// a composed operation (async_read_until), the deadline applies to the
    // entire operation, rather than individual reads from the socket.
    deadline_.expires_from_now(timeout);

    // Set up the variable that receives the result of the asynchronous
    // operation. The error code is set to would_block to signal that the
    // operation is incomplete. Asio guarantees that its asynchronous
    // operations will never fail with would_block, so any other value in
    // ec indicates completion.
    boost::system::error_code ec = boost::asio::error::would_block;

    // Start the asynchronous operation itself. The boost::lambda function
    // object is used as a callback and will update the ec variable when the
    // operation completes. The blocking_udp_client.cpp example shows how you
    // can use boost::bind rather than boost::lambda.
    boost::asio::async_read_until(socket_, input_buffer_, '\n', var(ec) = _1);

    // Block until the asynchronous operation has completed.
    do io_service_.run_one(); while (ec == boost::asio::error::would_block);

    if (ec)
      throw boost::system::system_error(ec);

    std::string line;
    std::istream is(&input_buffer_);
    std::getline(is, line);
    return line;
  }

  void write_line(const std::string& line,
      boost::posix_time::time_duration timeout)
  {
    std::string data = line + "\n";

    // Set a deadline for the asynchronous operation. Since this function uses
    // a composed operation (async_write), the deadline applies to the entire
    // operation, rather than individual writes to the socket.
    deadline_.expires_from_now(timeout);

    // Set up the variable that receives the result of the asynchronous
    // operation. The error code is set to would_block to signal that the
    // operation is incomplete. Asio guarantees that its asynchronous
    // operations will never fail with would_block, so any other value in
    // ec indicates completion.
    boost::system::error_code ec = boost::asio::error::would_block;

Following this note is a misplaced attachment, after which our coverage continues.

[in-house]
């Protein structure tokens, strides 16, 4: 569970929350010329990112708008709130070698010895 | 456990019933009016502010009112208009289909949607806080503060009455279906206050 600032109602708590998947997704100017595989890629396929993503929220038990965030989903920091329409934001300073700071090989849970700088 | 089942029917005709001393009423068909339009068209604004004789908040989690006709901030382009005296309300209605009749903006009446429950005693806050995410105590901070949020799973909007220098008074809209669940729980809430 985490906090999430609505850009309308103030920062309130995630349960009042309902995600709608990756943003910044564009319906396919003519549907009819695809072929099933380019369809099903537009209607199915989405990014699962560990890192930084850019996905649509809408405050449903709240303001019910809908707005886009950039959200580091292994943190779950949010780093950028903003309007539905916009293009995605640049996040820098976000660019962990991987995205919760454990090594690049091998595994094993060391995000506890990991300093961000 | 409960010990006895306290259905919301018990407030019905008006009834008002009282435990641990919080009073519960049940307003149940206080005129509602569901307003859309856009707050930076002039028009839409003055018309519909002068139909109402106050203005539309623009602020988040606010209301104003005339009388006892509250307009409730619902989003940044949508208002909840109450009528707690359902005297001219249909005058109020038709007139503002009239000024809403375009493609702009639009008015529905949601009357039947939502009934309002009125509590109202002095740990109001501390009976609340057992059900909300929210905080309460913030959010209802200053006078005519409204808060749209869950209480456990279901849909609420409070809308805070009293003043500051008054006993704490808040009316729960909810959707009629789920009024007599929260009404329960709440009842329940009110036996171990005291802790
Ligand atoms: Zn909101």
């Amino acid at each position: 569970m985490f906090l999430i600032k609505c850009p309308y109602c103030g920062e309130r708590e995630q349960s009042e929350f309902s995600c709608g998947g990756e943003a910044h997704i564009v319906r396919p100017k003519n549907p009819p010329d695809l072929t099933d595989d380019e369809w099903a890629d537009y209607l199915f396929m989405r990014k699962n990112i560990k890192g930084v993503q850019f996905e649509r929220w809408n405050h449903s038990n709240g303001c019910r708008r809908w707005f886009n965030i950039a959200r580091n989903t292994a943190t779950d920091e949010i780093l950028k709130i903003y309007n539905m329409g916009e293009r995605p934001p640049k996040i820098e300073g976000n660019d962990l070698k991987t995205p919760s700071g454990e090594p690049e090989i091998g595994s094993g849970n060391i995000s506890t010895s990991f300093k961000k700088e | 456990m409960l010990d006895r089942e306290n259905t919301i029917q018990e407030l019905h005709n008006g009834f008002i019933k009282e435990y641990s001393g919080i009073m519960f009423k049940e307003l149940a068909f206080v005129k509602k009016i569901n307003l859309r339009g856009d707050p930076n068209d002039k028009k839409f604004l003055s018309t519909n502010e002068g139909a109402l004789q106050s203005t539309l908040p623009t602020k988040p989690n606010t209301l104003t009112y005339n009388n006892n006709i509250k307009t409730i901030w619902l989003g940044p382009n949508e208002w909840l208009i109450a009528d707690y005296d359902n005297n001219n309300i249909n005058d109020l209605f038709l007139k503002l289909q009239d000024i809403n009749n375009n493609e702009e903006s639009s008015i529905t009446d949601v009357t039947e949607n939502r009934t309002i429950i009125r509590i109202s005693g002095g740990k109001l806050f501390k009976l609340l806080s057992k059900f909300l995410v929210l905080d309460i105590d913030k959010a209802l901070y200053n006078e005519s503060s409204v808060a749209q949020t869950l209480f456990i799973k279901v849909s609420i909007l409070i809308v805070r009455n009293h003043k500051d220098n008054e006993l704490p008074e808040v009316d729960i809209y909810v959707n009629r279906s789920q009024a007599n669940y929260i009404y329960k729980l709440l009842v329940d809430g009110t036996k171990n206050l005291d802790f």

// Start the asynchronous operation itself. The boost::lambda function
    // object is used as a callback and will update the ec variable when the
    // operation completes. The blocking_udp_client.cpp example shows how you
    // can use boost::bind rather than boost::lambda.
    boost::asio::async_write(socket_, boost::asio::buffer(data), var(ec) = _1);

    // Block until the asynchronous operation has completed.
    do io_service_.run_one(); while (ec == boost::asio::error::would_block);

    if (ec)
      throw boost::system::system_error(ec);
  }

private:
  void check_deadline()
  {
    // Check whether the deadline has passed. We compare the deadline against
    // the current time since a new asynchronous operation may have moved the
    // deadline before this actor had a chance to run.
    if (deadline_.expires_at() <= deadline_timer::traits_type::now())
    {
      // The deadline has passed. The socket is closed so that any outstanding
      // asynchronous operations are cancelled. This allows the blocked
      // connect(), read_line() or write_line() functions to return.
      boost::system::error_code ignored_ec;
      socket_.close(ignored_ec);

      // There is no longer an active deadline. The expiry is set to positive
      // infinity so that the actor takes no action until a new deadline is set.
      deadline_.expires_at(boost::posix_time::pos_infin);
    }

    // Put the actor back to sleep.
    deadline_.async_wait(bind(&client::check_deadline, this));
  }

  boost::asio::io_service io_service_;
  tcp::socket socket_;
  deadline_timer deadline_;
  boost::asio::streambuf input_buffer_;
};

//----------------------------------------------------------------------

int main(int argc, char* argv[])
{
  try
  {
    if (argc != 4)
    {
      std::cerr << "Usage: blocking_tcp <host> <port> <message>\n";
      return 1;
    }

    client c;
    c.connect(argv[1], argv[2], boost::posix_time::seconds(10));

    boost::posix_time::ptime time_sent =
      boost::posix_time::microsec_clock::universal_time();

    c.write_line(argv[3], boost::posix_time::seconds(10));

    for (;;)
    {
      std::string line = c.read_line(boost::posix_time::seconds(10));

      // Keep going until we get back the line that was sent.
      if (line == argv[3])
        break;
    }

    boost::posix_time::ptime time_received =
      boost::posix_time::microsec_clock::universal_time();

    std::cout << "Round trip time: ";
    std::cout << (time_received - time_sent).total_microseconds();
    std::cout << " microseconds\n";
  }
  catch (std::exception& e)
  {
    std::cerr << "Exception: " << e.what() << "\n";
  }

  return 0;
}